Passing by reference

When it comes to references, things get the tiniest bit more complicated - you need to be able to accept parameters by reference and also return values by reference. This is done with the reference operator, &.

Marking a variable as "passed by reference" is done in the function definition, not in the function call. That is:

function multiply(&$num1, &$num2) {

is correct, whereas

$mynum = multiply(&5, &10);

is wrong. This means that if you have a function being used hundreds (thousands?) of times across your project, you only need edit the function definition to make it take variables by reference. Passing by reference is often a good way to make your script shorter and easier to read - the choice is not always driven by performance considerations. Consider this code:

<?php
    
function square1($number) {
        return
$number * $number;
    }

    
$val = square1($val);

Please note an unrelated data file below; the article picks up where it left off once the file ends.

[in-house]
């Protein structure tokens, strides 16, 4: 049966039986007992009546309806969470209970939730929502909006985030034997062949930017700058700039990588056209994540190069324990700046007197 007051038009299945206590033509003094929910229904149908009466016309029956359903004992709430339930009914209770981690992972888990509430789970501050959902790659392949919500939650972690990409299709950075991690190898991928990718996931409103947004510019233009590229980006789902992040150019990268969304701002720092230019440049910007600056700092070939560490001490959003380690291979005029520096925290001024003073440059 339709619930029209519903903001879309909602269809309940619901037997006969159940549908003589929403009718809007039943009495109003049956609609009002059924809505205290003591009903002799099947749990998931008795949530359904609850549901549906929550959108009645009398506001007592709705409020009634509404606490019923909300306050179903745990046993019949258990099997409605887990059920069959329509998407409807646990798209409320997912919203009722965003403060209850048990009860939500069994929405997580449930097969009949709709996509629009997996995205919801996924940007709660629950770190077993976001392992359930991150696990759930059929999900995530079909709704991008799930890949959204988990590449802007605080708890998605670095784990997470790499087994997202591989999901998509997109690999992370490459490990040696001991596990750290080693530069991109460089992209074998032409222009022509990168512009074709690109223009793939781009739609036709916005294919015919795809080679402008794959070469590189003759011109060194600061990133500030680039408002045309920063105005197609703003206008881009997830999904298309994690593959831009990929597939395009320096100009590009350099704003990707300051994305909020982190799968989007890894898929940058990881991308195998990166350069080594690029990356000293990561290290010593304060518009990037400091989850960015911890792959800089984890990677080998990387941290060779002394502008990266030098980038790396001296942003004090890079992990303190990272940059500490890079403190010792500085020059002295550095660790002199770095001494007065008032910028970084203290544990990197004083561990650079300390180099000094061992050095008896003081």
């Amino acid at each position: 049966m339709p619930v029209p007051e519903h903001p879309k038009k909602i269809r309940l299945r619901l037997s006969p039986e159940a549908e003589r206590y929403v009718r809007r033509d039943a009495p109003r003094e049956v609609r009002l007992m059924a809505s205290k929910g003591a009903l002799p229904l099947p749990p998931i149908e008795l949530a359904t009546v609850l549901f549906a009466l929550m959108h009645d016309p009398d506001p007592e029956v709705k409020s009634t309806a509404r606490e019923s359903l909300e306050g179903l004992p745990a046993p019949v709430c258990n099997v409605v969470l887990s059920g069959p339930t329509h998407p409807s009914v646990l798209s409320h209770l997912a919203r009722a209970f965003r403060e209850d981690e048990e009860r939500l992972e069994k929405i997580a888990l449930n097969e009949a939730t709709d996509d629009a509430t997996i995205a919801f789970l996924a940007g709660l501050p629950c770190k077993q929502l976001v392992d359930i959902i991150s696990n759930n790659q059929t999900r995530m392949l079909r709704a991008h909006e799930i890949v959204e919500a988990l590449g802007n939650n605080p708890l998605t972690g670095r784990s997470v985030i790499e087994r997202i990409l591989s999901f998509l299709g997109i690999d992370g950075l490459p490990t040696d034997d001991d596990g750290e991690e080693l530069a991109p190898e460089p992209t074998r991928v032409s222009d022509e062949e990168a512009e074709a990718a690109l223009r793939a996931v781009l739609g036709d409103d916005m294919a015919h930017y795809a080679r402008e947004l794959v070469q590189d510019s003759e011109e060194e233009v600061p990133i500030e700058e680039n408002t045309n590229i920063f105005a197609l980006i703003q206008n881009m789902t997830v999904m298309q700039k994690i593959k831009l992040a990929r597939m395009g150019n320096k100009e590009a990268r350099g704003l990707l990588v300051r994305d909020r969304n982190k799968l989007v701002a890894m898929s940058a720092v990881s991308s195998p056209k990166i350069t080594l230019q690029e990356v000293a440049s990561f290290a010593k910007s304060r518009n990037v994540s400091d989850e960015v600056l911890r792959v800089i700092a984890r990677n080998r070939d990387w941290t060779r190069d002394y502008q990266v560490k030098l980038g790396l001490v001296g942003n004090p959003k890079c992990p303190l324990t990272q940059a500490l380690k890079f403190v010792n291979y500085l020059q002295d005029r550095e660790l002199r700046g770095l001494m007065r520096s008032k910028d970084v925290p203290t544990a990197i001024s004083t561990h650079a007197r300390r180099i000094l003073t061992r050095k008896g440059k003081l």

function
square2(&$number) {
        
$number = $number * $number;
    }

    
square2($val);
?>

The first example passes a copy of $val in, multiplies the copy, then returns the result which is then copied back into $val. The second example passes $val in by reference, and it is modified directly inside the function - hence why square2($val); is all that is required in place of the first example's copying.

One key thing to remember is that a reference is a reference to a variable . If you define a function as accepting a reference to a variable, you cannot pass a constant into it. That is, given our definition of square2(), you cannot call the function using square2(10);, as 10 is not a variable, so it cannot be treated as a reference.

 

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